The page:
Daniel Ricciardo took out his first win in Formula 1 at the Canadian Grand Prix in a race that, let’s just say, exceeded my expectations. Nico Rosberg held on to his brakes to finish the race in second, while Sebastian Vettel avoided being collected in the last lap collision between Massa and Perez to finish third. From the first lap, the Canadian Grand Prix was more thrilling than the entire 2013 race. Hamilton had a smooth getaway, immediately putting pressure on the pole sitter. Going into turn 1 the two Mercedes may have kissed slightly, though Rosberg just managed to squeeze Hamilton out to retain the lead, and Vettel took advantage to move up a position to P2. Further back in the field, Bottas made an early move on Massa, while Vergne moved up on the inside of Alonso. However, it was the action at the back of the pack that brought out the safety car after less than a minute of racing. Max Chilton got his MR03 out of shape into turn 3, sliding straight into the path of his team mate. Bianchi had a big impact into the wall of champions, with pieces of his Marussia strewn all over the track. Chilton parked up further down, and both Marussia’s were out in spectacular style.
Starting from P6 on the grid, Daniel Ricciardo survived tyre-wear, over heating brakes, and pressures from the Force Indias’ and his team mate, to snatch the lead from Nico Rosberg with four laps to go. The Australian kept his cool following the gearbox of Sergio Perez in the final stint of the race. Having to back off to cool the car on several occasions, Ricciardo finally made the move on lap 66, getting the RB10 on the inside of Perez into turn 1. The move was daring, getting two wheels onto the grass, but Ricciardo controlled it, to move up into P2. With four laps to go, the Red Bull stalked the endlessly consistent Rosberg. Getting within DRS range, Ricciardo swept around the outside of Rosberg on the back straight just two laps later to take the lead from Rosberg. Sebastian Vettel took the final step on the podium, after a competitive race from the reigning world champion. Vettel held Hamilton back in P3 until his first pit stop released the Mercedes. The Red Bull driver spent most of his race balancing a combination of offensive driving to catch the Force Indias’ in front of him, while keeping the door closed on the Williams behind. Vettel’s pit strategy brought him out P9 on his second and final stop for soft compound tyres, though was still behind Perez. It wasn’t until lap 69 with the Force India losing his rear brakes, that the Red Bull was able to make a clear way passed now into P3. For a final hit of adrenaline, Sebastian Vettel avoided being collected in the Massa/Perez collision on the final lap. The out of control Williams careered across the grass, and straight into the path of the Red Bull. Some lightening quick reactions from Vettel saved the accident from being even more serious.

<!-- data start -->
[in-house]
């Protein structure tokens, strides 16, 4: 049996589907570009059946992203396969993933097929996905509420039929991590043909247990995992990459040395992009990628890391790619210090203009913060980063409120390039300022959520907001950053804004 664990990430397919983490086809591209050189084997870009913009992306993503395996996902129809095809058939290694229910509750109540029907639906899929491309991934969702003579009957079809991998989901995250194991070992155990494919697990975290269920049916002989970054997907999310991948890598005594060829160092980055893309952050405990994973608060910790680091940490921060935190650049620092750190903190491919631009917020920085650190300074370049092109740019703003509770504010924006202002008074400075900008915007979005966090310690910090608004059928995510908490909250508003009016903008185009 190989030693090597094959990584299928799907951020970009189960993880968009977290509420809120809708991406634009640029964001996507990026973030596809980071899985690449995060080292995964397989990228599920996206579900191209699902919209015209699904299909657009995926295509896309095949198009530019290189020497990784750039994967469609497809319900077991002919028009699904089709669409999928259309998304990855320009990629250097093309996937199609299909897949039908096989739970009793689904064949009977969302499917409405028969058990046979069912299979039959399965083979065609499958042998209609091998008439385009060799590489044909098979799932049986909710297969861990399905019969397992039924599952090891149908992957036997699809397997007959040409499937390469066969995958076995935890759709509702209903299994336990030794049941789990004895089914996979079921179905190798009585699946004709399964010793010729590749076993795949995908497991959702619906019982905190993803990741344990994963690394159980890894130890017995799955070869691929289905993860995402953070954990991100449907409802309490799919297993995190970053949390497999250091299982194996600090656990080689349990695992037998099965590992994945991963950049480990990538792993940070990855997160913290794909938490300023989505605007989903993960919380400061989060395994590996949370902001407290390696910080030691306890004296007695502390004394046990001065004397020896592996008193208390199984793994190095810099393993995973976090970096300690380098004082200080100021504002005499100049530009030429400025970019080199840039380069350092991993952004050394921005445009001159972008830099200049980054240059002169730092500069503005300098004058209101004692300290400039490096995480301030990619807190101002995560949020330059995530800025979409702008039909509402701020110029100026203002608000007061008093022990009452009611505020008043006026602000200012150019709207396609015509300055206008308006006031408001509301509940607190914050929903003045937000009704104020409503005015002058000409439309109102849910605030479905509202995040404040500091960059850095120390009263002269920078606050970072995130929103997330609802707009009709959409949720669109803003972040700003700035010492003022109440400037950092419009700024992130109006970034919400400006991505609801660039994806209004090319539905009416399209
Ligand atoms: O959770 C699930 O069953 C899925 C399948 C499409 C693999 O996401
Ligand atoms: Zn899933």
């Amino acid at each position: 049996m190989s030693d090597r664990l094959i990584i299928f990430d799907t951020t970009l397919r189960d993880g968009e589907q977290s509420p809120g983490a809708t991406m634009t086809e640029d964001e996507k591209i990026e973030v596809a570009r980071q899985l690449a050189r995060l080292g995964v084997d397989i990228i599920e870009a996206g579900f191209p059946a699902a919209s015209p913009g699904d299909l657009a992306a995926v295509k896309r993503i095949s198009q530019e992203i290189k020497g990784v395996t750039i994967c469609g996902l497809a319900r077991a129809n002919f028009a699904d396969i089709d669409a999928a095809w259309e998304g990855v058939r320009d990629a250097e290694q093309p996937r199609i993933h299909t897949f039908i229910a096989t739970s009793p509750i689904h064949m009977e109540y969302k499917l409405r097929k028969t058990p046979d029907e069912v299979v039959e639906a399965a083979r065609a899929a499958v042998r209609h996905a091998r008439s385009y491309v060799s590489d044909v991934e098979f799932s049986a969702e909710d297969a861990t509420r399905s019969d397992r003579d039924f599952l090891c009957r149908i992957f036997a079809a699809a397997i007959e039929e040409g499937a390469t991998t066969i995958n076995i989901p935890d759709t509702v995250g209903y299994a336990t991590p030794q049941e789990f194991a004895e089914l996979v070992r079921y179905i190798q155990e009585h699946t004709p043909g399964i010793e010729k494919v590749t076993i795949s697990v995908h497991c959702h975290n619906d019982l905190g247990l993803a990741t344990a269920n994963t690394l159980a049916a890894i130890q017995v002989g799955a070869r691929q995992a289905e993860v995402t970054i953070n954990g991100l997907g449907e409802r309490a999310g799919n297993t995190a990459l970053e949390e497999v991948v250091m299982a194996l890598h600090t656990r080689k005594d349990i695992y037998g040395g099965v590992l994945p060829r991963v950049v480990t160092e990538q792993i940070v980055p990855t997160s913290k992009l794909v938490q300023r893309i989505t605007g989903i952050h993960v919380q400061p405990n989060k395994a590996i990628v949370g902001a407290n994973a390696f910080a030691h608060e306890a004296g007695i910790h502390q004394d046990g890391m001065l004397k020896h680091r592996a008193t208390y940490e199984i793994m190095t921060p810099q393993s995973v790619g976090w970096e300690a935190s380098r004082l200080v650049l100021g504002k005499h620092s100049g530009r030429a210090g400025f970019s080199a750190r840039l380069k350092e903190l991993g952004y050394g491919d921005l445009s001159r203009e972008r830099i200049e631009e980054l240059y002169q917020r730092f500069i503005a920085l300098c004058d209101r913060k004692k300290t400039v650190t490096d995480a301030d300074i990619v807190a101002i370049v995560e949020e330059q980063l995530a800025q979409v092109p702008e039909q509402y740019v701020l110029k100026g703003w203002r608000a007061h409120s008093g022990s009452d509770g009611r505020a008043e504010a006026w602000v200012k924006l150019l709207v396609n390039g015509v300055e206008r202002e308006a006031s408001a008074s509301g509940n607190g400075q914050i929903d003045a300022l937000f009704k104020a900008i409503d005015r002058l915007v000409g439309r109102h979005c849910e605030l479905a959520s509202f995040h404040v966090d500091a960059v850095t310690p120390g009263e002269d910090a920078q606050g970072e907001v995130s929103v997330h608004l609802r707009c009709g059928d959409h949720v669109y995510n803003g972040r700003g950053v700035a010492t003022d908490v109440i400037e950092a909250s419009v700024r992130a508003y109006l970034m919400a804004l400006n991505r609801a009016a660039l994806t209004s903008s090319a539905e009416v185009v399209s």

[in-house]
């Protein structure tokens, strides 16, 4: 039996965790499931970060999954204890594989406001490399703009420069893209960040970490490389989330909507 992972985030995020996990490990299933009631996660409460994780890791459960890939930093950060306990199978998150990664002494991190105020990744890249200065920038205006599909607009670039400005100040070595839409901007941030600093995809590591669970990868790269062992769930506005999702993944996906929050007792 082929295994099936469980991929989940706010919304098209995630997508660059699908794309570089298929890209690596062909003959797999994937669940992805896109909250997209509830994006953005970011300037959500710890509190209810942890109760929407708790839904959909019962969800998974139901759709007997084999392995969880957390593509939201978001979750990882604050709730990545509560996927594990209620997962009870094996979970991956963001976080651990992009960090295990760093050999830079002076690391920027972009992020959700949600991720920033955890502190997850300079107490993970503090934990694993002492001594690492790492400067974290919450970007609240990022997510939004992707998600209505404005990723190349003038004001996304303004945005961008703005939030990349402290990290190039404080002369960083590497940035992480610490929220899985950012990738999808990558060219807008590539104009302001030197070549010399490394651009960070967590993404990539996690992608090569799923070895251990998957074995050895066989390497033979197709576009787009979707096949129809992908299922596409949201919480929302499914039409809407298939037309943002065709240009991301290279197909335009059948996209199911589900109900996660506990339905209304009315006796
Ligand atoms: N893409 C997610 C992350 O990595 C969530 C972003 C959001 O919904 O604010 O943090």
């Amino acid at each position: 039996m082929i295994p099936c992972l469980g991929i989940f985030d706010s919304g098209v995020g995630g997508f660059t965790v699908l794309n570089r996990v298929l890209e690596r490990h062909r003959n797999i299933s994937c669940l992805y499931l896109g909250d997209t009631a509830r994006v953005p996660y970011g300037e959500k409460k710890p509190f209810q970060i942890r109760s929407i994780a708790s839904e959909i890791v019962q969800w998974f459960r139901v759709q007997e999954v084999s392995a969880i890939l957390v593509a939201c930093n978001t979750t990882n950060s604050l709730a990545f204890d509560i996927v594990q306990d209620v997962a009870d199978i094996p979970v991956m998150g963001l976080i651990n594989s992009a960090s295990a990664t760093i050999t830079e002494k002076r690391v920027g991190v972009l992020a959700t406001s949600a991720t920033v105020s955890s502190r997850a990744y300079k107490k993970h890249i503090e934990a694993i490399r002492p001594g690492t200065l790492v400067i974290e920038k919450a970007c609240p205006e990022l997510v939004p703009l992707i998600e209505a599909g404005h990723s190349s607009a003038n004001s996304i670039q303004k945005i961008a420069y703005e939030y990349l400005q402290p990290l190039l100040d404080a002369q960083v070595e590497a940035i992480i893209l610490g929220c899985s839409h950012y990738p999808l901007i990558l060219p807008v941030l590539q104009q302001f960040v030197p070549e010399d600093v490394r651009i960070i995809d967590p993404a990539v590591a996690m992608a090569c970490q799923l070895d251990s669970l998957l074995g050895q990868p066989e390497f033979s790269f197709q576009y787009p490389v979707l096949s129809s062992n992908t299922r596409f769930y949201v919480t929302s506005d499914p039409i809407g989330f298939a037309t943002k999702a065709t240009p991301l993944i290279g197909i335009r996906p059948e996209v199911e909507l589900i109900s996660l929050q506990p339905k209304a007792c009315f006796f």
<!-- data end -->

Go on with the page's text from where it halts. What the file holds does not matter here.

Nico Rosberg somehow brought his Mercedes home, after suffering from the same issues to his F1 W05 that saw him team mate retire on lap 48. As the race began to unfold, it appeared to be another predictable Mercedes 1-2 finish, with the only question being “could Rosberg keep Hamilton at bay”. Rosberg was undoubtably feeling the pressure, getting out of shape at turn 3 on his out lap, very nearly paying a visit to the Wall of Champions. There were some early scraps for the lead between the two Mercedes drivers, one resulting in an investigation by the race stewards for exceeding track limits. Rosberg had suffered a massive lock up to his right from trye, and missed the final corner, running over the chichane. The escape move took Rosberg out of the DRS threat from Hamilton, who had been closing in for several laps. No further action was taken by the stewards. At midway through the race, it became apparent however that both Rosberg and Hamilton were struggling to maintain their pace. The Mercedes were lapping 20km/h slower than the rest of the field, suggesting an issue with the energy recovery. On lap 48, Hamilton radioed to confirm that his brakes were failing, and retired from the race. Rosberg, suffering from the same issues, began to nurse his car through eventually through to the chequered in P2.